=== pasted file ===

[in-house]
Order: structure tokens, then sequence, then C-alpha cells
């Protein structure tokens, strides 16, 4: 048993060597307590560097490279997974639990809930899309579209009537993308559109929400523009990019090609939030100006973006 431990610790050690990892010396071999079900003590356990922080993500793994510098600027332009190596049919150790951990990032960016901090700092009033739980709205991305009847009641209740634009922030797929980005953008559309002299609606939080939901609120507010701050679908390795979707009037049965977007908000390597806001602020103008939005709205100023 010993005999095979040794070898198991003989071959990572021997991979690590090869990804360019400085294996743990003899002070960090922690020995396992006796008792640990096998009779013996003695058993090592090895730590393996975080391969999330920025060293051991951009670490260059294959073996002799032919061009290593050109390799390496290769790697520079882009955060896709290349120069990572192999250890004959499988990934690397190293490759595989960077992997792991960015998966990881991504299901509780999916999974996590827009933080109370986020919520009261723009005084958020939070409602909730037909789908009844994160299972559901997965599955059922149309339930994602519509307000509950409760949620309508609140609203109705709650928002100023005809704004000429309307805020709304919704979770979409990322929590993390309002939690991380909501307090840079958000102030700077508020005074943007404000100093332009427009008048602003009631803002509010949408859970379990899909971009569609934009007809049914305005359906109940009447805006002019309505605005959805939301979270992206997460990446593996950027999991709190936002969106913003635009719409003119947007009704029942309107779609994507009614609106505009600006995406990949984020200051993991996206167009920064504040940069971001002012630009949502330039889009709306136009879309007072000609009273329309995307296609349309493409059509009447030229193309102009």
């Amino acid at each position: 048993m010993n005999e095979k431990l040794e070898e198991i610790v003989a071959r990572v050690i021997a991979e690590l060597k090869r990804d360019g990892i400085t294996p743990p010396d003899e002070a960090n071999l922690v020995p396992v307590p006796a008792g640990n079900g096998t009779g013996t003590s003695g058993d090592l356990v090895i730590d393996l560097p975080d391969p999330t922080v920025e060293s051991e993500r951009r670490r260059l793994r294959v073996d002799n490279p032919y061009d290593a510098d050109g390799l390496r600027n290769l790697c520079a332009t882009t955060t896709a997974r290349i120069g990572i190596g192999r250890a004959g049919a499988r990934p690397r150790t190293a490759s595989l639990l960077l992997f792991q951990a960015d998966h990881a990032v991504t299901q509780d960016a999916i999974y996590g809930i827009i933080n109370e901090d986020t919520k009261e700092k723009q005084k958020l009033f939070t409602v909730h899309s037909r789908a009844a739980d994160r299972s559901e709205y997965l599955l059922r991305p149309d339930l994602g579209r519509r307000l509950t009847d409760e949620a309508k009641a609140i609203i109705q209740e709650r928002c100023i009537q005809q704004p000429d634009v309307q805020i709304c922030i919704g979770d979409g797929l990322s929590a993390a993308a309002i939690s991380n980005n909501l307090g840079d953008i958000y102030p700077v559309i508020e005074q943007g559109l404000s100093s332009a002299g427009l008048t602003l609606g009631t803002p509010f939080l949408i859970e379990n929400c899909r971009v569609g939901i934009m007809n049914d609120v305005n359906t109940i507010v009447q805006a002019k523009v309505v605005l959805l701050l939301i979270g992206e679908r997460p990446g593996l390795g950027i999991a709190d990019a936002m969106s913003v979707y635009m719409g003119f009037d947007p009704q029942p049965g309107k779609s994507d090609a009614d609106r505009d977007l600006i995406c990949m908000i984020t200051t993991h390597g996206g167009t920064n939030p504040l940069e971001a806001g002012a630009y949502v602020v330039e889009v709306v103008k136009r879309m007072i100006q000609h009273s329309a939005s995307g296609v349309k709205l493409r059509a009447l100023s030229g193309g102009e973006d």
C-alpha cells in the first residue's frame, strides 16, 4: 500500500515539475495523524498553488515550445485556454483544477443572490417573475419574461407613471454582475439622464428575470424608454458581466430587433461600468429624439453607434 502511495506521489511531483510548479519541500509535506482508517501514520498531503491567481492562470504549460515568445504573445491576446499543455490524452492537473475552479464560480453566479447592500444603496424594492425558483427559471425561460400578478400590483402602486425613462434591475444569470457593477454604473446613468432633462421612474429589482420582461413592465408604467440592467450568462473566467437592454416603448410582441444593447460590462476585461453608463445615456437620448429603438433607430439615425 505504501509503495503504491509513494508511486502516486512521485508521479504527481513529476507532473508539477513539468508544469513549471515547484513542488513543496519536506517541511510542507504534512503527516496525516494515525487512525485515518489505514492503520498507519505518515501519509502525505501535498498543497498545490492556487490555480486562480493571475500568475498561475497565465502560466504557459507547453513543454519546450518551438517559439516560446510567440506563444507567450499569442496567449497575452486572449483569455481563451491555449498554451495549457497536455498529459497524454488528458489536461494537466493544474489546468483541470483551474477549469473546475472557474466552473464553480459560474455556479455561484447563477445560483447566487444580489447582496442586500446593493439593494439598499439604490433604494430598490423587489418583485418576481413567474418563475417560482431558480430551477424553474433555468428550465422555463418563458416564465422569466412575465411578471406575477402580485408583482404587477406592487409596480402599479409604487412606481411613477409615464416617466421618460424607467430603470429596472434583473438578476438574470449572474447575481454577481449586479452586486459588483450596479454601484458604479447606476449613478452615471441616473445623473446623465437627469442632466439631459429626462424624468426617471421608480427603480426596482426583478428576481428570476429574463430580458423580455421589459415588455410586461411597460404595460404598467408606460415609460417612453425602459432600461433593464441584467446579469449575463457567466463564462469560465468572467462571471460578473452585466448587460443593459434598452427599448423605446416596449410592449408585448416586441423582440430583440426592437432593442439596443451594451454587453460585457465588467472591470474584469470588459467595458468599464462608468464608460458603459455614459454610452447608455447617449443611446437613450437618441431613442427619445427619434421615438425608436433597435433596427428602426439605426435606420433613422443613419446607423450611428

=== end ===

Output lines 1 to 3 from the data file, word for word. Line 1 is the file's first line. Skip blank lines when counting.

[in-house]
Order: structure tokens, then sequence, then C-alpha cells
């Protein structure tokens, strides 16, 4: 048993060597307590560097490279997974639990809930899309579209009537993308559109929400523009990019090609939030100006973006 431990610790050690990892010396071999079900003590356990922080993500793994510098600027332009190596049919150790951990990032960016901090700092009033739980709205991305009847009641209740634009922030797929980005953008559309002299609606939080939901609120507010701050679908390795979707009037049965977007908000390597806001602020103008939005709205100023 010993005999095979040794070898198991003989071959990572021997991979690590090869990804360019400085294996743990003899002070960090922690020995396992006796008792640990096998009779013996003695058993090592090895730590393996975080391969999330920025060293051991951009670490260059294959073996002799032919061009290593050109390799390496290769790697520079882009955060896709290349120069990572192999250890004959499988990934690397190293490759595989960077992997792991960015998966990881991504299901509780999916999974996590827009933080109370986020919520009261723009005084958020939070409602909730037909789908009844994160299972559901997965599955059922149309339930994602519509307000509950409760949620309508609140609203109705709650928002100023005809704004000429309307805020709304919704979770979409990322929590993390309002939690991380909501307090840079958000102030700077508020005074943007404000100093332009427009008048602003009631803002509010949408859970379990899909971009569609934009007809049914305005359906109940009447805006002019309505605005959805939301979270992206997460990446593996950027999991709190936002969106913003635009719409003119947007009704029942309107779609994507009614609106505009600006995406990949984020200051993991996206167009920064504040940069971001002012630009949502330039889009709306136009879309007072000609009273329309995307296609349309493409059509009447030229193309102009």